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A green engineering system to mitigate wave impacts and protect against climate change while creating habitat.
SEAHIVE® is a shoreline-protection system based on 12-foot hexagonal concrete tubes. Perforations on the sides of the concrete units allow water to flow within the system, dissipating wave energy while increasing macro-scale structural complexity. The increased structural complexity of the system, combined with sustainable concrete mixtures and non-corrosive reinforcement, enhances its biocompatibility with local ecosystems. The system was developed by the University of Miami and is currently produced with innovative materials and advanced manufacturing methods, including concrete 3D printing by 1Print, LLC.

Miami Beach

Coral reefs act as natural submerged breakwaters dissipating wave energy through wave breaking and friction. However, recent coral reef declines have resulted in high coral mortality, loss of topography, and associated losses in the protective services healthy coral reefs provide to shorelines. The University of Miami (UM) Laboratory for INtegrative Knowledge (U-LINK) project, entitled “Identifying, prioritizing, and validating green infrastructure approaches to enhance coastal resilience” aims to enhance shoreline protection against wave action and storm surge using hybrid artificial coral reefs strategically designed, built, and deployed to maximize shoreline protection. The project includes in-situ ecological studies and laboratory testing of hybrid coral reefs that combine grey (cement) and green (corals) components in the SUrge STructure Atmosphere INteraction (SUSTAIN) Facility, as well as the implementation of a data-driven test bed offshore of North Beach Oceanside Park, Miami Beach, Florida.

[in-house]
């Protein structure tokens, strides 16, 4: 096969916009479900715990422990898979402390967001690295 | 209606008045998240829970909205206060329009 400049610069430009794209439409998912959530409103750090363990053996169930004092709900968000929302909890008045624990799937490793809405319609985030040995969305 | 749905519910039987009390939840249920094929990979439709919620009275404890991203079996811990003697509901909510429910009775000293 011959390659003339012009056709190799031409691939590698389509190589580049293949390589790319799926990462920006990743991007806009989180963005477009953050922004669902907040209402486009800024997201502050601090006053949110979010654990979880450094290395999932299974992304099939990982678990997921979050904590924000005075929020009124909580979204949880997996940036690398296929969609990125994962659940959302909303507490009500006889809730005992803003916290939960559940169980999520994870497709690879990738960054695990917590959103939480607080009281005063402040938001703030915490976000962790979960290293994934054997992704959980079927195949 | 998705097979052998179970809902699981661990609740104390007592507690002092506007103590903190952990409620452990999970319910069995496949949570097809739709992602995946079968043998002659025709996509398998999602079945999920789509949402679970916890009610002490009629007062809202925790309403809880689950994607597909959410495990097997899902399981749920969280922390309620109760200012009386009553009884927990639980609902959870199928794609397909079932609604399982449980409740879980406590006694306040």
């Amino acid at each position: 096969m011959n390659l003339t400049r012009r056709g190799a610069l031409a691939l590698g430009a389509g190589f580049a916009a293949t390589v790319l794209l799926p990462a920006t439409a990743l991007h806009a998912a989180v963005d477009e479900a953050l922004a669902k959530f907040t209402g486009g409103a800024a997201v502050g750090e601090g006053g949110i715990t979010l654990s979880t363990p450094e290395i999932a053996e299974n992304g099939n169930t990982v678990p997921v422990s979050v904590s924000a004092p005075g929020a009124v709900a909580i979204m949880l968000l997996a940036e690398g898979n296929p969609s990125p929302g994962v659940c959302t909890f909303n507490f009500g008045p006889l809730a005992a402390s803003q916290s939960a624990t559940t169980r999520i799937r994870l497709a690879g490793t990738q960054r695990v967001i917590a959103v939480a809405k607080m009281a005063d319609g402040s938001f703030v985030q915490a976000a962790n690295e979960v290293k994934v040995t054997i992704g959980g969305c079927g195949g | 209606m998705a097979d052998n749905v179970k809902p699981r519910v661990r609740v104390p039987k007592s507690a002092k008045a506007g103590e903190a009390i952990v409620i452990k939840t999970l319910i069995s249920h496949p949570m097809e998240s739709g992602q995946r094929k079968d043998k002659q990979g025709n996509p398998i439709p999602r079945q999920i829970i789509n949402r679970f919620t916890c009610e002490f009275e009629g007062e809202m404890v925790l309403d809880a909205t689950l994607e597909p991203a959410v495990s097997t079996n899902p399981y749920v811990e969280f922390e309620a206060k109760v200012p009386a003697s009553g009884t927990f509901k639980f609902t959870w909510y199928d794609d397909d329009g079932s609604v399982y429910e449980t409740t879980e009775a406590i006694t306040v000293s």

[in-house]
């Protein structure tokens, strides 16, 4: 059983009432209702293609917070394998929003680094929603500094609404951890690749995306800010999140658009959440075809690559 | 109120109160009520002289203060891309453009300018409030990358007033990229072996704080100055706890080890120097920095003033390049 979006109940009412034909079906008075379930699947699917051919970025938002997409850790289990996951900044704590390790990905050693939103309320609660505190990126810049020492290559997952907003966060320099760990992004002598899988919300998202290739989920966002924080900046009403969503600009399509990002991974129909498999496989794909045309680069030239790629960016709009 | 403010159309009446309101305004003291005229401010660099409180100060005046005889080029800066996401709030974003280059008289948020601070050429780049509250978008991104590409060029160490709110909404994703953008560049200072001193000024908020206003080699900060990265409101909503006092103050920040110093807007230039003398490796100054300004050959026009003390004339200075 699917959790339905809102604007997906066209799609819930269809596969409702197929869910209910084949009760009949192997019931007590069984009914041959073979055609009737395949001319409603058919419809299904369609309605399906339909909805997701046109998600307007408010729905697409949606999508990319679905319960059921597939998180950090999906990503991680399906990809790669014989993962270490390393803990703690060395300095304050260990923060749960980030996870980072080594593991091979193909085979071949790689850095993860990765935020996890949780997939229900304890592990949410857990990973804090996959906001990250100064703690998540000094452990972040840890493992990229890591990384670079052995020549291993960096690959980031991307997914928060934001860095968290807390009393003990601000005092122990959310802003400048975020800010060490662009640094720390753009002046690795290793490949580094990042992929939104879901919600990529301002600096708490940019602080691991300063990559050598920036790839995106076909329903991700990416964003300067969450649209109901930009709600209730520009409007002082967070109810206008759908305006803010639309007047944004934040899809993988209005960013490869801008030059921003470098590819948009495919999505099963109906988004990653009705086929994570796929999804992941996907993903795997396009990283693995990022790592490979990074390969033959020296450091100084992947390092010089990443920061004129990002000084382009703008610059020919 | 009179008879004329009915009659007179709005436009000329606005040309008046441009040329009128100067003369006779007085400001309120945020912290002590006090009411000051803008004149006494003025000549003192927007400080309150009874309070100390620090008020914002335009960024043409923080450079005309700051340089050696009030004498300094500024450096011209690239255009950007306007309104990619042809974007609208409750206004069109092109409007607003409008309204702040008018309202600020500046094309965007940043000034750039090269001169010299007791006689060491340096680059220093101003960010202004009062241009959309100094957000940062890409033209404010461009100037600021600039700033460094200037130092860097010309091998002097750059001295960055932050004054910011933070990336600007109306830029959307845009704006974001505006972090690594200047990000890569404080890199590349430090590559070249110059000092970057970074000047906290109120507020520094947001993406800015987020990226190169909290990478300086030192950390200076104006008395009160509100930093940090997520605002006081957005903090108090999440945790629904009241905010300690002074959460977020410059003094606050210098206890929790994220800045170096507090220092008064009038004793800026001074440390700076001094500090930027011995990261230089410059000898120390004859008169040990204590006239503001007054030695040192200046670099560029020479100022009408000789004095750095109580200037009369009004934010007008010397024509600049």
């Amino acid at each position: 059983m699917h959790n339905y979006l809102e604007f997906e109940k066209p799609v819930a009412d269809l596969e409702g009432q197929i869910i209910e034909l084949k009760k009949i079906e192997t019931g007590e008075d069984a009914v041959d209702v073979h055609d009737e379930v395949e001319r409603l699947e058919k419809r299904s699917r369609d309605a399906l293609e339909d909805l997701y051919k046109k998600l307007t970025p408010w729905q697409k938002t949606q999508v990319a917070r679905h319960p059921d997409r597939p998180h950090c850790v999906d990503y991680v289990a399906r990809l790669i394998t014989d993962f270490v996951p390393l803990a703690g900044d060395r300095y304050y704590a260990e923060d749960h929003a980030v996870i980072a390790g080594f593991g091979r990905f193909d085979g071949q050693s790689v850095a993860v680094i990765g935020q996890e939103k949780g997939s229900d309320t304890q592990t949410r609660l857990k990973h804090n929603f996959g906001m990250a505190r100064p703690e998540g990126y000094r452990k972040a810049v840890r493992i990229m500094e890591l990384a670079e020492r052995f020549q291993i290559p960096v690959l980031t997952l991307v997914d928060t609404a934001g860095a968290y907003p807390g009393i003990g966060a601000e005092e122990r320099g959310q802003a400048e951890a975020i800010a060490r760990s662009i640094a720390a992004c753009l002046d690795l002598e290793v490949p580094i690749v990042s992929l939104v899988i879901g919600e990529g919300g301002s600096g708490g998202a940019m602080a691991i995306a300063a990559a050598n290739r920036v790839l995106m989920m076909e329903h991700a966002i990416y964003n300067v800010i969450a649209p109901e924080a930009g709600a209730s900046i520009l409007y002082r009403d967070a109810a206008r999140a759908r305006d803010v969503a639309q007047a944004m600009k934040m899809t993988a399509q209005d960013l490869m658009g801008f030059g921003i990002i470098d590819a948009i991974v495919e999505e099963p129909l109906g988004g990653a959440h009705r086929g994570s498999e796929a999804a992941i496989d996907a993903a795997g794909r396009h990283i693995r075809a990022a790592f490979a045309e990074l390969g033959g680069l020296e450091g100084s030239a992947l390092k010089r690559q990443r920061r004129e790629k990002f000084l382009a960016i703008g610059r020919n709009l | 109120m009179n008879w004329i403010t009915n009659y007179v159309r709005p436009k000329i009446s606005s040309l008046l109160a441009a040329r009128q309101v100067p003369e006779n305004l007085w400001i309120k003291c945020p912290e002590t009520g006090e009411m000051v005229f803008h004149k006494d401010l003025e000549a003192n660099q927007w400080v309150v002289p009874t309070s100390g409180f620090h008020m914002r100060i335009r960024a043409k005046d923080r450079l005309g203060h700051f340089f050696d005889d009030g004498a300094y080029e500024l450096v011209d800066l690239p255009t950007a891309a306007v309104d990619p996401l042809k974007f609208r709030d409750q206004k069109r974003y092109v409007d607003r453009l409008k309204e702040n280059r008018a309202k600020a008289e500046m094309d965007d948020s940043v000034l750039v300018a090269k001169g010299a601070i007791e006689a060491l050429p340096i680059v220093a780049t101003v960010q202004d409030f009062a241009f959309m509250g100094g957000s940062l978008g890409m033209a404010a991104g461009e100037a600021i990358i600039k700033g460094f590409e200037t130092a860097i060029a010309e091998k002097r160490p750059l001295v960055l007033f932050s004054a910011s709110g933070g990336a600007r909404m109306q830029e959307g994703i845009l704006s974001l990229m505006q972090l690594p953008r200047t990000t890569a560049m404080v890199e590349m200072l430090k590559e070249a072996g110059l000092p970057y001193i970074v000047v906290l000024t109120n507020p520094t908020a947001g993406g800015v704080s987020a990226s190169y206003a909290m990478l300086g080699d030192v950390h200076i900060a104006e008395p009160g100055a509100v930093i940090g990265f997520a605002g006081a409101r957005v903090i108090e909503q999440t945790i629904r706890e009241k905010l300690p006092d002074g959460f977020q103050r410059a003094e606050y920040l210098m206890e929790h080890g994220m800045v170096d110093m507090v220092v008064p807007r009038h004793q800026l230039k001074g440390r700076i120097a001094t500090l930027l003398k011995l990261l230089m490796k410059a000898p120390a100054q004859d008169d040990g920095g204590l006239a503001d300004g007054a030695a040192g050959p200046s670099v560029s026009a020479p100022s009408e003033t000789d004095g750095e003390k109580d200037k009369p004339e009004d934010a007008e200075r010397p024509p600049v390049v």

Pompano Beach

Seawalls are a common hard solution utilized to improve community safety in the face of high-intensity storms and flooding. However, such structures typically do not provide a hospitable environment for biodiversity; seawalls on average support 23% lower biodiversity and 45% fewer organisms than natural shorelines. Conversely, "living shorelines" are often considered as the ideal eco-friendly protection barrier but they are not generally applicable in areas with small footprint availability and/or harsh wave conditions and high storm surges. In such areas, improvements over traditional solutions in both engineering and ecological performance are possible with novel green engineering solutions. This project explores an ongoing SEAHIVE® pilot installation as a paradigm of green engineering protection. SEAHIVE® is an engineered marine and estuarine protection system under development at the University of Miami (UM). The working hypothesis is that by reviewing the design of the system proposed, assessing its as-built engineering and ecological performance through in-situ measurements, and working closely together with stakeholders in the analysis of the related legal and governance frameworks, key parameters, challenges and ways around them for the development, deployment and acceptance of novel green engineering solutions, such as SEAHIVE®,  will be identified.

For more information, contact Landolf Rhode-Barbarigos.